Again, my recommendation, before you do anything, is to ask as many - like at least 100 - chocolate makers what they think, rather than assuming that if you do it they will buy them.

EdilsonSilva
EdilsonSilva

I get it.
Normal cocoa beans cost US $ 1.88 / kg in Brazil.
The entire fruit $ 0.5 / kg and the freight to Amsterdam is $ 0.50 / kg.
One infrastructure to extract pulp and dry almonds costs $ 10,000.
Our cocoa is special, organic and creole, the cost of 1.0 ton of special cocoa can cost $ 8,000.
I think these values can make the idea workable. Maybe for an investor who wants to do the right thing for cocoa ??
To export the fruit of the entire forest is less complicated for us than exporting it benefited. So that's my idea.
I have thought of setting up a beneficiary in Portugal, and from here to Europe.
Thank you very much!

DiscoverChoc
DiscoverChoc

Editor

@EdilsonSilva - The only use for whole fruit is decorative and for tasting at festivals and the like. Chocolate makers have trouble enough to work from fermented, dried, beans, asking them to do the fermentation and drying is not cost-effective.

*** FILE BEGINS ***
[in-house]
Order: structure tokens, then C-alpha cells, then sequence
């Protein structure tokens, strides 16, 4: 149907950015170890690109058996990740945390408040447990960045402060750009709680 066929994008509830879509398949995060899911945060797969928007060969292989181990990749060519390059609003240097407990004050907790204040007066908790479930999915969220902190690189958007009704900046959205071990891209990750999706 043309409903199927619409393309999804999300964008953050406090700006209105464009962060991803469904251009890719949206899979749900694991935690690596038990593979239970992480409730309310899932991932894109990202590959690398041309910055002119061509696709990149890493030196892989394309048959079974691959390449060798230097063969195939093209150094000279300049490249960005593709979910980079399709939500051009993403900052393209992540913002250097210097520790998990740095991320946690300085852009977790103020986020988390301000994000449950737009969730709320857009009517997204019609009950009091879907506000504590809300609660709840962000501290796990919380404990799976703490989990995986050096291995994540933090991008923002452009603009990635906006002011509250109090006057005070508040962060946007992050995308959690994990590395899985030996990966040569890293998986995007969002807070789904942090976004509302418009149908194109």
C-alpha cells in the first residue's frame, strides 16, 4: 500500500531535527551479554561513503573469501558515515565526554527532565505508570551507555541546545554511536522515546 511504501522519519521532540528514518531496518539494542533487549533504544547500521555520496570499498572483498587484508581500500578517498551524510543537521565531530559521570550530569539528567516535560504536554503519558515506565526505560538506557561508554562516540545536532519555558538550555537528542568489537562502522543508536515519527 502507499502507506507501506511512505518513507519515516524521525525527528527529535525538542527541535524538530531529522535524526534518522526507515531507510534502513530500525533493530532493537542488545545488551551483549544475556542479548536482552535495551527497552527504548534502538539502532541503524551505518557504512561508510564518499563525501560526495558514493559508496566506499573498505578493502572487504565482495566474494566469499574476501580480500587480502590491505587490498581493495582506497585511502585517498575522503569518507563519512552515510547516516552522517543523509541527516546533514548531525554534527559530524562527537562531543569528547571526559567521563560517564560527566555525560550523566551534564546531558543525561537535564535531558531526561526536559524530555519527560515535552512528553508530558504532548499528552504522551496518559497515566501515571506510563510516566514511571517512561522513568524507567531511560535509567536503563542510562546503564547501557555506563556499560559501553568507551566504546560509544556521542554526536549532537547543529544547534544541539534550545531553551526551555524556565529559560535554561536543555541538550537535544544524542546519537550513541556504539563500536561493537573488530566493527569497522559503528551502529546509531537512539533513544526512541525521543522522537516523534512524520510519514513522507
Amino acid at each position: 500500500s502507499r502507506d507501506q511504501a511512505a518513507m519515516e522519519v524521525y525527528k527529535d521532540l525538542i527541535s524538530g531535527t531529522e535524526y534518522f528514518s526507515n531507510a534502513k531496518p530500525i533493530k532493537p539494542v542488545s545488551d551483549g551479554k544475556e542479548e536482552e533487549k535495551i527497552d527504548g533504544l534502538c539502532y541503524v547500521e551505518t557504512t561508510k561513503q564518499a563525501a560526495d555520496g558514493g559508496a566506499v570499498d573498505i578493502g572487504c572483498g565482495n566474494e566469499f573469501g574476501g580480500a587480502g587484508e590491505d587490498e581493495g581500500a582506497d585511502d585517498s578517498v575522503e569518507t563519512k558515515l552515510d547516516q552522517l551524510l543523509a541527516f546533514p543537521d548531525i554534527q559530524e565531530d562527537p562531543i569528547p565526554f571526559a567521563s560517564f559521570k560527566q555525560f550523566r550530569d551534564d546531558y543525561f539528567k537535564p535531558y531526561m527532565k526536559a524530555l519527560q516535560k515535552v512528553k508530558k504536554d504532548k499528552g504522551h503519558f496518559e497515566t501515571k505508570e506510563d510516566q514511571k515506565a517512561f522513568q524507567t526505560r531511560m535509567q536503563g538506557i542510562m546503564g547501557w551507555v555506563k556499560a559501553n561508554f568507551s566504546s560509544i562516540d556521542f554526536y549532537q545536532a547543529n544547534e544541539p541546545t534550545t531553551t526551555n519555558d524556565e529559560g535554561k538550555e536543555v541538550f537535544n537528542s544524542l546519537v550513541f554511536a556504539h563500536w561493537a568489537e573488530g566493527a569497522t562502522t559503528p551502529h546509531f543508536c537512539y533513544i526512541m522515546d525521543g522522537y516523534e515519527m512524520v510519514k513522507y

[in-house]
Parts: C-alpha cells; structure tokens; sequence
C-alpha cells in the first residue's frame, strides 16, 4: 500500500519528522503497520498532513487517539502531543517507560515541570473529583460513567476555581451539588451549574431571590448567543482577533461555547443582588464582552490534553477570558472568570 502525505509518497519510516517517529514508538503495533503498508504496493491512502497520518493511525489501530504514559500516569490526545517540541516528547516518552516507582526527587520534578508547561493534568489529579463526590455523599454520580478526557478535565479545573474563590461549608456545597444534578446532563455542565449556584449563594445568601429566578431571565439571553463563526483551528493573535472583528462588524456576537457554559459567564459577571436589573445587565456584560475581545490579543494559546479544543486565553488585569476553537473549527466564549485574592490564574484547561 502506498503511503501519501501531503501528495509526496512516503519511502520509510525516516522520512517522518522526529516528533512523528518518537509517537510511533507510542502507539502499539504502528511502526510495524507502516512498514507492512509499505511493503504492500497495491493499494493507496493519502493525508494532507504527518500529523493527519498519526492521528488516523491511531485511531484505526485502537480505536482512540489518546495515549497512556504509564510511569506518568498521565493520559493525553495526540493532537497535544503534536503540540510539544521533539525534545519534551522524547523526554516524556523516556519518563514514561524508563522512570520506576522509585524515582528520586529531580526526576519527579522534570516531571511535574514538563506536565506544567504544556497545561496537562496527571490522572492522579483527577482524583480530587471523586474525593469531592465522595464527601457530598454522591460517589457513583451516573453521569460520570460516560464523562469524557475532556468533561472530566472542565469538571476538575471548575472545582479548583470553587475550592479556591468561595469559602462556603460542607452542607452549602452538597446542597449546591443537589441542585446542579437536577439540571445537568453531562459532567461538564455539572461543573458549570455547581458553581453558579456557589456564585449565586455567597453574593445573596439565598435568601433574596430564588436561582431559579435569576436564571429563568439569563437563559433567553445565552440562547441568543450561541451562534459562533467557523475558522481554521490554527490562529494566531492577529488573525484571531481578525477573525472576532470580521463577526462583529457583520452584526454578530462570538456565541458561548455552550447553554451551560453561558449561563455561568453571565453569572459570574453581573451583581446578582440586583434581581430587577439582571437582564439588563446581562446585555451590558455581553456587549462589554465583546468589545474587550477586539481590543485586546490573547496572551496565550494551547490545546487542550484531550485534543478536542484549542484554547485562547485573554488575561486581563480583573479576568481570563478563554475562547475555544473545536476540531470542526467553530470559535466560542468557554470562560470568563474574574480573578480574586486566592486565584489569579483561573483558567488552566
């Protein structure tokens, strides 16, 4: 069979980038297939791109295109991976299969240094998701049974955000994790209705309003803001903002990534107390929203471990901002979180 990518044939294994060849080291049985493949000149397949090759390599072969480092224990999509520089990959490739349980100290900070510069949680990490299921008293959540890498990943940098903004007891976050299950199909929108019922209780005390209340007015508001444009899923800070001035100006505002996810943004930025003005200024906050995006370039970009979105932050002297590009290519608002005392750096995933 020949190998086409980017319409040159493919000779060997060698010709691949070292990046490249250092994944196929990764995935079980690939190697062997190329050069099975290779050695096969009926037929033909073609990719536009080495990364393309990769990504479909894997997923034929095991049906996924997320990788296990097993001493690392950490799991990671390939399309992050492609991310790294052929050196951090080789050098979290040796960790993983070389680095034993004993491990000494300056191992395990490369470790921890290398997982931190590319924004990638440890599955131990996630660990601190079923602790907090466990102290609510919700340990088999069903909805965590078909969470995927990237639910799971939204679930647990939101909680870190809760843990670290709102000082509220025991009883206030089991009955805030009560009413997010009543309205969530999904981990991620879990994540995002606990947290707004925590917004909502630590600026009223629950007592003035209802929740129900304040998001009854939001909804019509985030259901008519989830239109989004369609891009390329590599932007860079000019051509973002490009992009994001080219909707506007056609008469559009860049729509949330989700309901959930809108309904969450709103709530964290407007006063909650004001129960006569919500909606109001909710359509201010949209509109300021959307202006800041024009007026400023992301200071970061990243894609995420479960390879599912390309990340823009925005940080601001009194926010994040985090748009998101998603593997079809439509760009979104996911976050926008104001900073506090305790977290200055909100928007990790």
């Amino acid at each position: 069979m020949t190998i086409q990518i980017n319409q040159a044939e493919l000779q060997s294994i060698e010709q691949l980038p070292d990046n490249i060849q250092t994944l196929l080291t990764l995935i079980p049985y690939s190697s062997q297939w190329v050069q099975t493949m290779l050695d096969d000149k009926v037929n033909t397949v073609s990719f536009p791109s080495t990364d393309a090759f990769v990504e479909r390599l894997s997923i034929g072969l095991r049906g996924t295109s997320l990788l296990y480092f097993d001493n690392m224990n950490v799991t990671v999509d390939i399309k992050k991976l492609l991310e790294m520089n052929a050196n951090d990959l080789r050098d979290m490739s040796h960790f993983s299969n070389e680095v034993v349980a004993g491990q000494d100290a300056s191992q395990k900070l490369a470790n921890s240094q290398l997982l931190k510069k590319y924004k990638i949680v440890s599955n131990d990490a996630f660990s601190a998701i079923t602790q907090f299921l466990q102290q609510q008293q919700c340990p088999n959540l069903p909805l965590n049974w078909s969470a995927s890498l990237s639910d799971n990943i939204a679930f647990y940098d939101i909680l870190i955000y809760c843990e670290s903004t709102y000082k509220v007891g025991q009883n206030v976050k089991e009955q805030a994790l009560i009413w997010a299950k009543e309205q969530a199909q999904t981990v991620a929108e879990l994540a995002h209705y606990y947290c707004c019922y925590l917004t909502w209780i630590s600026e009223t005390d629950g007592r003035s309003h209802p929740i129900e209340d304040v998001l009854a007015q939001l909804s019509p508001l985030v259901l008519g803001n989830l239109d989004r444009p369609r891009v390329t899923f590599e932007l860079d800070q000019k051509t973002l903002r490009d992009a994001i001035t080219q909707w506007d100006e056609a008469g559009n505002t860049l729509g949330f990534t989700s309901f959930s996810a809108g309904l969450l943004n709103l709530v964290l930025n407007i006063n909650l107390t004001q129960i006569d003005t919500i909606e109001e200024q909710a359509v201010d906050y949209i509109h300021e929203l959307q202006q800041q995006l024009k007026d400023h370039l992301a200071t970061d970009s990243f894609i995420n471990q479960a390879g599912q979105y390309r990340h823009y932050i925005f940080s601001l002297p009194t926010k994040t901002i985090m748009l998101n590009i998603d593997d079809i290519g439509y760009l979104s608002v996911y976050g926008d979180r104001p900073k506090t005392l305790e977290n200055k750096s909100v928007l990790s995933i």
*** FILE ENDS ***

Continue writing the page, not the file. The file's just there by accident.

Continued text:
• Phytosanitary regulations make it tough. The outside of the pods would need to be sterilized and probably fumigated, so there is a food safety issue.
  • The pods are too heavy, relative to the seeds in side, to ship profitably.
  • The pods are too perishable - by the time they make it to the chocolate maker there is probably no way to ferment consistently.
  • Chocolate makers know nothing about fermentation and drying.
  • Few chocolate makers have the space for fermentation and drying facilities.
  • Labor is a lot less expensive in countries where cacao grows.

I personally don't see that it's worth investing resources into figuring out a way to export pods to chocolate makers to make chocolate. However, exporting fresh pods for exhibition purposes, even if air-freighted, is a small but growing market.

EdilsonSilva
EdilsonSilva

Whole fruit refrigerated, not frozen. So that the chocolatier himself makes his own chocolate. This is a good idea? The cost of freight compensates for the value of the product and chocolatiers would have the guarantee of an excellent product. You understand me?

DiscoverChoc
DiscoverChoc

Editor

@EdilsonSilva

Are you referring to freezing the pulp (lots of uses) or freezing the beans themselves (no use that I can think of)?

EdilsonSilva
EdilsonSilva

Good Morning,
What do you know about use the cocoa in the shell, fresh frozen by Chocolatiers?